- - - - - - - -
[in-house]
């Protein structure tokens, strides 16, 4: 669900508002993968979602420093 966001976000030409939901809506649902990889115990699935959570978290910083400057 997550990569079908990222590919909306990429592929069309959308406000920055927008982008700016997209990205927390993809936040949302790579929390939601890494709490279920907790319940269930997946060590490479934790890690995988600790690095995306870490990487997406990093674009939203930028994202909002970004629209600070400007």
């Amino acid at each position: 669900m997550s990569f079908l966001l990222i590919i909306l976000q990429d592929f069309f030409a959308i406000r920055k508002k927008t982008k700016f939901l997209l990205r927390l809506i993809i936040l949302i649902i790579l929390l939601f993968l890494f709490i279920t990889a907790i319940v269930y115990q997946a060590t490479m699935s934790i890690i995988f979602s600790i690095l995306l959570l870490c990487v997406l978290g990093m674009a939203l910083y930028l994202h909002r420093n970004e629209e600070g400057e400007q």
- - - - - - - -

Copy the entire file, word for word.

[in-house]
């Protein structure tokens, strides 16, 4: 669900508002993968979602420093 966001976000030409939901809506649902990889115990699935959570978290910083400057 997550990569079908990222590919909306990429592929069309959308406000920055927008982008700016997209990205927390993809936040949302790579929390939601890494709490279920907790319940269930997946060590490479934790890690995988600790690095995306870490990487997406990093674009939203930028994202909002970004629209600070400007």
């Amino acid at each position: 669900m997550s990569f079908l966001l990222i590919i909306l976000q990429d592929f069309f030409a959308i406000r920055k508002k927008t982008k700016f939901l997209l990205r927390l809506i993809i936040l949302i649902i790579l929390l939601f993968l890494f709490i279920t990889a907790i319940v269930y115990q997946a060590t490479m699935s934790i890690i995988f979602s600790i690095l995306l959570l870490c990487v997406l978290g990093m674009a939203l910083y930028l994202h909002r420093n970004e629209e600070g400057e400007q």